New year resolutions that fit your life: 4 Questions to consider when thinking about the year ahead.

Dec 30, 2017 | Motivation

January. The time when lots of people commit to new year resolutions at the start of the month, and an alarmingly high % (estimated 80 – 92%) of people fail to stick with them past the middle of February.

It can feel refreshing and motivating to start the year with fresh intentions.  And there are plenty of guides and articles out there sharing lots of useful tips about how to set better goals, and create robust plans to increase your chance of successfully sticking to your resolutions (I have a few articles like that here on my blog too!).

Too often though, people think about their goals in isolation, making it harder to sustain your focus. Before you start diving into setting resolutions for the coming year, and following the goal setting tips, take a few moments to think about your intentions within the context of your whole life and consider the following questions:

Is this the right time for you to start?

When I began my motivational training one of the crucial things that I learnt is that for someone to successfully change or achieve a goal, you need to be ready to genuinely change for yourself.

The time needs to be right for you. You need to be feeling that you are really ready, really want this goal and it’s really important to you. It needs to be something that you feel ready to make sacrifices for, and make a priority.  This doesn’t automatically click into place because it is 1st January or because someone tells you that you should do it.

It is not always a smooth process, even with the most robust plan in place and strongest desires you will have challenging days. If you are starting the process because you think you should you won’t have as much resilience on those tough days.

Ask yourself, whether you are compiling your list of resolutions because you genuinely feel ready to begin the process or because it is what is expected?

Are you nourishing yourself?

Before embarking on a new challenge or goal, it is always worth taking time to check if you are nourishing your whole self enough. I often speak with people who are feeling frustrated at their lack of motivation or will power. When we explore what else is happening for them, we often identify that they are running on empty in some area of their lives. You will not be able to keep going when faced with adversity, if you are already running on a part empty tank.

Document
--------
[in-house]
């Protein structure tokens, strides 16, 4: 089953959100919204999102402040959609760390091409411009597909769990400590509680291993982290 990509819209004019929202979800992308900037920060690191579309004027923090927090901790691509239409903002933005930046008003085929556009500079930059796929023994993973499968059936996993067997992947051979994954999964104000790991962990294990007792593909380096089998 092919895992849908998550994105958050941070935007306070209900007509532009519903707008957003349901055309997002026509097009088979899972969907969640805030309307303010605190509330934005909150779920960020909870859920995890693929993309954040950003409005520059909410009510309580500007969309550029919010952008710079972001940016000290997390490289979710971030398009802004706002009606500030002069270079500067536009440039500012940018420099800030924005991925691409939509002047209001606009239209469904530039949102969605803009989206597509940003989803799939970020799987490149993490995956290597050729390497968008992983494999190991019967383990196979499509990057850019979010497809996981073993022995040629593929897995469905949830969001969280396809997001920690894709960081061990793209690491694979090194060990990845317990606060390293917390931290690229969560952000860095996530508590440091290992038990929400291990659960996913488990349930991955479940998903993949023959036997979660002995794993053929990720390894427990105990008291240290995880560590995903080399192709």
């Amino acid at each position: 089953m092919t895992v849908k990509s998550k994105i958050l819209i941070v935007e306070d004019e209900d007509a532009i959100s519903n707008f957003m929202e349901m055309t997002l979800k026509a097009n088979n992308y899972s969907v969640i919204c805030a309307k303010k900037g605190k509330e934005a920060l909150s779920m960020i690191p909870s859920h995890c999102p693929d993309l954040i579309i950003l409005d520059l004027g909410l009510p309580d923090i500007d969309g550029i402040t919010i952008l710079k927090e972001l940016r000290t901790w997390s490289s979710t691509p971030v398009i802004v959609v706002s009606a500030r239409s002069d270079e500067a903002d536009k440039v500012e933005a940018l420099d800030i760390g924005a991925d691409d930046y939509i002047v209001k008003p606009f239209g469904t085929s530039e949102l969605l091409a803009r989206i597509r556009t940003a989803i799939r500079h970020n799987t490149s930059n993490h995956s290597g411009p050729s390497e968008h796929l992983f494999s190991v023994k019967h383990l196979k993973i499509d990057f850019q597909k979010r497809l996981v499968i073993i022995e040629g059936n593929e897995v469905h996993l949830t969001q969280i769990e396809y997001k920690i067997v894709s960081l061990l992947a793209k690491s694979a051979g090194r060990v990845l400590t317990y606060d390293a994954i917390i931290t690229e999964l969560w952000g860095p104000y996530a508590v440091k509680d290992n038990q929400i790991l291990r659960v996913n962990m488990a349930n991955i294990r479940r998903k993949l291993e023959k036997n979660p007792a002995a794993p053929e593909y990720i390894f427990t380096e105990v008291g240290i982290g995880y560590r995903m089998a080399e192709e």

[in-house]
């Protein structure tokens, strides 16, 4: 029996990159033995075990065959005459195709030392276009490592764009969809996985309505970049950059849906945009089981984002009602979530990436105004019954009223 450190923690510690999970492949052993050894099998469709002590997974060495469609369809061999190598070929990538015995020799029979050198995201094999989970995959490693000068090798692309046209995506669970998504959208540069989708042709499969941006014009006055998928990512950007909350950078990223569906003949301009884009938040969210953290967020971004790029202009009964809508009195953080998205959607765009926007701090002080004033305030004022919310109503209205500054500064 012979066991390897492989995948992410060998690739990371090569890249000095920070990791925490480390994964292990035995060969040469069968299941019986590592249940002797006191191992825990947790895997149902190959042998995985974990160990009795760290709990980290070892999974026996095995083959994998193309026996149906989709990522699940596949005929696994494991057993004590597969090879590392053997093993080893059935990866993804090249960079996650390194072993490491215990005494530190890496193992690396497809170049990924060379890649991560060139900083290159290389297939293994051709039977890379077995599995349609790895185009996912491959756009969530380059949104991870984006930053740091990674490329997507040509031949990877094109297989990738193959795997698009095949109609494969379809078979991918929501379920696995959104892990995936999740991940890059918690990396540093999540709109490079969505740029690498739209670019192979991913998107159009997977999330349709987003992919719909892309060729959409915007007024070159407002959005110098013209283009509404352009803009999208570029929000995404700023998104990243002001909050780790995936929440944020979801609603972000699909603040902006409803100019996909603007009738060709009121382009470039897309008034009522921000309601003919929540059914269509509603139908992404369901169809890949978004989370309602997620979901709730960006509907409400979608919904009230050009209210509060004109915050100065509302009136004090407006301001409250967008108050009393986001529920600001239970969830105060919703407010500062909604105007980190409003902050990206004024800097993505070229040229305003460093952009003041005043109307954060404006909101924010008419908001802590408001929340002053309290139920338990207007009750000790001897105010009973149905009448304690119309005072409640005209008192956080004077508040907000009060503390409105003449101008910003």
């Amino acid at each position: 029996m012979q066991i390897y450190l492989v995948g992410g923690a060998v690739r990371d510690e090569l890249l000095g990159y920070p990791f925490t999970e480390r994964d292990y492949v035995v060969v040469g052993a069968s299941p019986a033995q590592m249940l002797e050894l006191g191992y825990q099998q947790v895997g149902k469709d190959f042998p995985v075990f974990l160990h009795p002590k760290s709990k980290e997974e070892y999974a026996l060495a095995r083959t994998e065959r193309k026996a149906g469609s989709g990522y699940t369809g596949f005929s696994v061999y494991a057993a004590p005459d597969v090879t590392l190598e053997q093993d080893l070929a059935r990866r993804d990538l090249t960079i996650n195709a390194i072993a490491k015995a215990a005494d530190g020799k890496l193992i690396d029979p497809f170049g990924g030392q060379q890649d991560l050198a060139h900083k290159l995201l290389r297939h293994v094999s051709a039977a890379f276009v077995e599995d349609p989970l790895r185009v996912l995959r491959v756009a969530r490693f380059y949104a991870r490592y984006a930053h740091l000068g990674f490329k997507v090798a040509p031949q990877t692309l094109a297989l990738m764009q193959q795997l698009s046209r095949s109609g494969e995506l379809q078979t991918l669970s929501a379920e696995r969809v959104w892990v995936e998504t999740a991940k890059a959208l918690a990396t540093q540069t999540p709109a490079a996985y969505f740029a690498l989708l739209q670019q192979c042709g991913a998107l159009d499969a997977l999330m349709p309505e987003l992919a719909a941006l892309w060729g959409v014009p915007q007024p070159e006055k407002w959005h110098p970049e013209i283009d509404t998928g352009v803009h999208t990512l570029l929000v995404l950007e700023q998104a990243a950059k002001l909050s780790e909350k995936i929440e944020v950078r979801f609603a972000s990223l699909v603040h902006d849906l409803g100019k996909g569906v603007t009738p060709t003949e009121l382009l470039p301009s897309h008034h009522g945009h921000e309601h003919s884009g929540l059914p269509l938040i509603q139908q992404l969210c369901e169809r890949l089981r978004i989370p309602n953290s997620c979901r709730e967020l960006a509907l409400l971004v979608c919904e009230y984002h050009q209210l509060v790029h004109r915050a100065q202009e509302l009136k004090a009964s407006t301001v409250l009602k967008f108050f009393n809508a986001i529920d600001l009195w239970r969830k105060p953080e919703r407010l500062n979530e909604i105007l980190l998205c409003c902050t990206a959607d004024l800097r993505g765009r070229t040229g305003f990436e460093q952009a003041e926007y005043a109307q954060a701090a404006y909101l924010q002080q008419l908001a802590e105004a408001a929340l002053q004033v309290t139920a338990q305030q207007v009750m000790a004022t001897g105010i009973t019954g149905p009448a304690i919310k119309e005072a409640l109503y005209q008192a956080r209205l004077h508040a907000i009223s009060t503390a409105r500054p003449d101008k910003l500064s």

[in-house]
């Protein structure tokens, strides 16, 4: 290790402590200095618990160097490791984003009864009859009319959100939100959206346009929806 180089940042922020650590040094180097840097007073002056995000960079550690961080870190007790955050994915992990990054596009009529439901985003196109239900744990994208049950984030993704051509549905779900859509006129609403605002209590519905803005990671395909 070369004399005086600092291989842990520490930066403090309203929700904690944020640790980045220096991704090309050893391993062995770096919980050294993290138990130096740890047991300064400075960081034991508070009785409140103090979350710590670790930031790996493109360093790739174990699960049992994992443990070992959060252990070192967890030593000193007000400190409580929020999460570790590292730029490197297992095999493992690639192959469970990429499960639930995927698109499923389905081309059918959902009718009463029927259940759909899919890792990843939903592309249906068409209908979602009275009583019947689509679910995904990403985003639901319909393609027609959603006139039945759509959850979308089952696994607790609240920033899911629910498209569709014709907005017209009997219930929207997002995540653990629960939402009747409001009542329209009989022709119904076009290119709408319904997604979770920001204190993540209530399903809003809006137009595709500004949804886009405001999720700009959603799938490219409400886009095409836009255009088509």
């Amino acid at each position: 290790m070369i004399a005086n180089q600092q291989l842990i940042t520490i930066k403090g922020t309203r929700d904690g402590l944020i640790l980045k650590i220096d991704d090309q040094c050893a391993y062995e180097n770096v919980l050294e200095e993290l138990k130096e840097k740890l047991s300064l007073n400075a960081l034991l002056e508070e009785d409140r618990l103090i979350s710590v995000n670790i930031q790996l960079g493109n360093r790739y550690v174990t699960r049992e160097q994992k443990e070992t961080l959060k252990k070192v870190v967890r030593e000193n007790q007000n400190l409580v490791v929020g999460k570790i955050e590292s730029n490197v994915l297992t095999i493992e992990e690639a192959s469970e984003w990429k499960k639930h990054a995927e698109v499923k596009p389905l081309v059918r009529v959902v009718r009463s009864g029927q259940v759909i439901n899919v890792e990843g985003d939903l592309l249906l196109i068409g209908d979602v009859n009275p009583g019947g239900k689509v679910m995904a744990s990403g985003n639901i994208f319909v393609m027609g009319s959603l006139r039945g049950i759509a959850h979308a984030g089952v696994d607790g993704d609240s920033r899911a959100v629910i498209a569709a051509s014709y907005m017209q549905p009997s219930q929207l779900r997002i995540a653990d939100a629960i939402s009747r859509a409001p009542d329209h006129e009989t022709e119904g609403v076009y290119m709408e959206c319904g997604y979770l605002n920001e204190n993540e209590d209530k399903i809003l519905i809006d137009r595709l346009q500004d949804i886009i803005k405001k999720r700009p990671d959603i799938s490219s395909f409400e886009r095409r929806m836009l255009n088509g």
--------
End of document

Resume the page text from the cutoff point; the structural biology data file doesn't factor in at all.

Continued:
I’m a big advocate of reviewing and refining your self-care practices as part of your preparation for any other goals or resolutions. These promises you make to yourself, to nourish your whole being will make sustaining the other changes or goals a lot easier.

For further tips about self-care practices you can find some additional blogs here.

As an added bonus, often your resolutions will also be enhancing your self care in one or more areas, which is fantastic.

What impact is this resolution going to have on the rest of your life?

There may be certain ripple effects elsewhere in your life that need considering, in order for you to be able to maintain the changes long-term. For example, if one of your intentions is to begin training for a sporting event, how much time will you need to be dedicating to your training? What other things may need to be sacrificed to give you this time? What additional support may you need?

 

Will your resolution require you to make changes that involve others or have an impact on them?

 

You might need to talk it through with your partner, children, family or employer if it is going to have an impact on them. You might need to ask for support or compromise.

What impact is the rest of your life going to have on your resolutions?

What things are due to be happening in other areas of your life, that are going to require time and energy, and may slow down the progress you can fairly expect of yourself? For example, if you have a big DIY project about to start; or a large work project due to happen; or trips planned to visit friends/family. You need to be realistic about your capacity and how much you can dedicate to different activities.

Some useful prompts to consider:

  • Family
  • Work / Education / Volunteering
  • Finances
  • Relationships
  • Health
  • Friendships
  • Leisure
  • Home

By considering your resolutions in the context of your life, it allows you to be kind to yourself with the expectations that you place upon yourself. It makes it more sustainable long-term.

And if right now you are not feeling motivated or inspired, that’s fine too. Why not leave setting intentions until the Spring, when everything feels brighter and more inspiring?

 

I hope that this next year is full of love, laughter and good times for you and your family.

Sam

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